I recently had the rare opportunity to see the visionary German choreographer Pina Bausch’s version of The Rite of Spring performed by the English National Ballet. Bausch’s version was first performed in December 1975 as part of a full evening to Stravinsky and it soon became recognised as a landmark piece of dance. Tamara Rojo, artistic director of the English National Ballet said, “For me, Pina’s Rite is the most successful in achieving the closest feeling to the original piece of being raw, shocking and primitive”. The dance did present an unmistakable and visceral power. I felt it had a violent, sexual and primordial beauty to it. It was also very challenging and demanding for the dancers. A dancer who rehearsed with the English National Ballet in this production explained, “If you are not exhausted by the end, you haven’t danced it properly”
When The Rite of Spring was first performed there would have been set ideas and assumptions about the forms and tradition that existed in classical ballet and music. When artists such as Stravinsky and Nijinsky broke away and explored new forms of music and dance then something new emerged and a new art form was created. This departure from the familiar concepts of what dance and music could be like may well be what the audience in Paris struggled with when they first encountered The Rite of Spring.
I’ve shared this story with you is because I think it illustrates that strongly held concepts or ideas we hold about situations can sometimes stop us from experiencing the naked, fresh awareness of the moment. So often we bring labels and concepts of what is happening to a situation rather than just being with the direct experience, as it is. In my own life I am trying to allow myself to hold onto more loosely fixed ideas I have about myself and my life, and learn to trust my direct experience more fully.
“All the stability in our life is conceptual, all the change in our life is experiential”. – James Low Buddhist teacher
There is a beautiful song called ‘October Song’ written by Robin Williamson from The Incredible String Band who were a pioneering 1960‘s psychedelic folk band. From the first time I heard the song, I loved the verse:
“I used to search for happiness, And I used to follow pleasure, But I found a door behind my mind, And that’s the greatest treasure”
Happiness is something that we might all like more of in our lives and growing up, I spent a lot of time trying to find things, people and places that would make me happy. There are many books available today proclaiming ways in which we can find lasting happiness. I would argue that some of the popular psychology ideas about happiness could be misleading or even inaccurate. They could have the reverse effect of leaving you feeling less happy because your experience of life does not seem to match the idea of happiness being sold to you. My experience of happiness so far has been a very ephemeral experience; maybe it lasts a few hours, a day or week, even a month. However, at some point it changes and another feeling emerges for example, sadness, excitement or doubt.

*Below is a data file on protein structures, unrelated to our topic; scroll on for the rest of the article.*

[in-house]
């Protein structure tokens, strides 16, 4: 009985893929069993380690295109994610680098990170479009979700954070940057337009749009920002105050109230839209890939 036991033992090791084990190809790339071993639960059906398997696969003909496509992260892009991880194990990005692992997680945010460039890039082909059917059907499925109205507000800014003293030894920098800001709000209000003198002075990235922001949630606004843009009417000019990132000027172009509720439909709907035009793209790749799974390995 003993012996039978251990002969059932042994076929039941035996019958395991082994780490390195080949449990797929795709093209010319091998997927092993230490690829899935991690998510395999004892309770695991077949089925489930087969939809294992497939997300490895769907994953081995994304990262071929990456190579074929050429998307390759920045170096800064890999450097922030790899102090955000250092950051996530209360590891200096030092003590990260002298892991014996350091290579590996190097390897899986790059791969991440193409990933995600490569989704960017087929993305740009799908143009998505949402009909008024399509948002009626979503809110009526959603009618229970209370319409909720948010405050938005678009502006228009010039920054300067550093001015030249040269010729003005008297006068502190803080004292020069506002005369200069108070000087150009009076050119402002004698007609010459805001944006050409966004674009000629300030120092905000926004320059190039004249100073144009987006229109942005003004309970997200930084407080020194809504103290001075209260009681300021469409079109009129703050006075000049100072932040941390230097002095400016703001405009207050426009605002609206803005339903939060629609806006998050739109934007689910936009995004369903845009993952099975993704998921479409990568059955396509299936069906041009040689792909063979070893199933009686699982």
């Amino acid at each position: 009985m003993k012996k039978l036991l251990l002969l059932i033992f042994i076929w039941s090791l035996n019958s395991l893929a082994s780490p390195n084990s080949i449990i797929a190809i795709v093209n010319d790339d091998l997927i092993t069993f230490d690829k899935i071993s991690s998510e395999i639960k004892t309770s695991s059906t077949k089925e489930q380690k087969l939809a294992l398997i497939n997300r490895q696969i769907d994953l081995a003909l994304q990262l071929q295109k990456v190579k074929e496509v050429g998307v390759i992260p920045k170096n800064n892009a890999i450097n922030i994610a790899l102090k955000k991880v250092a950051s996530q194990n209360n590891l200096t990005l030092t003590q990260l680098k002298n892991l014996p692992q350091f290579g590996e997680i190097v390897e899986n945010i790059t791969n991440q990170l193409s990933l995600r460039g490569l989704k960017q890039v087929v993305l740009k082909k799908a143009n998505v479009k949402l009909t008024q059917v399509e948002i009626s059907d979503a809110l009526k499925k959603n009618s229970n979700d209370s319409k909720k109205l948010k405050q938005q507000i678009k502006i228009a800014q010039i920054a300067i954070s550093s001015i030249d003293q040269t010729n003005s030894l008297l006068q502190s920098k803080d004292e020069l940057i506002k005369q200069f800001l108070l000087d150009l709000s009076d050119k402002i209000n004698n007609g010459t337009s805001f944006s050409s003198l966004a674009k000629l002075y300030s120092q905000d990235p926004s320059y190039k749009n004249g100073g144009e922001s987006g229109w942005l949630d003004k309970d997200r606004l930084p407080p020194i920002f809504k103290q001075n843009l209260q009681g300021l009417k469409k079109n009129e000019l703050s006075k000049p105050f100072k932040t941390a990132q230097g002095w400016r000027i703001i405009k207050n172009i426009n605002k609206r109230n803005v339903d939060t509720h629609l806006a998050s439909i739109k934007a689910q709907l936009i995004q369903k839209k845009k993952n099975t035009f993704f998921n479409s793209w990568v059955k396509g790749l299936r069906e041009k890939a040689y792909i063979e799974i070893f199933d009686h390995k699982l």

Over the years, as my practice of yoga and meditation deepened, I’ve noticed that by being in the world and in relation to life itself, we will hear news that touches us, and we feel sad; then maybe later, a friend makes us laugh and a lightness enters our experience. So, the idea of a state of static happiness that we can finally ‘arrive at’ could be a very misleading view. Our experiences are constantly in flux and life is by its very nature, dynamic. If instead of chasing the idea of happiness, we could look for qualities of a life that has meaning and value. This may then offer a more helpful perspective that can support us through our journey in life.
“There is a there is a recurrent fantasy perhaps, that the purpose of life is to achieve happiness. Who does not long to arrive some distant day at that sunlit meadow where, untroubled, we may rest easy, abide awhile and be happy? Another perspective is the assumption that the goal of life is not happiness but meaning.”
- James Hollis, Jungian Psychologist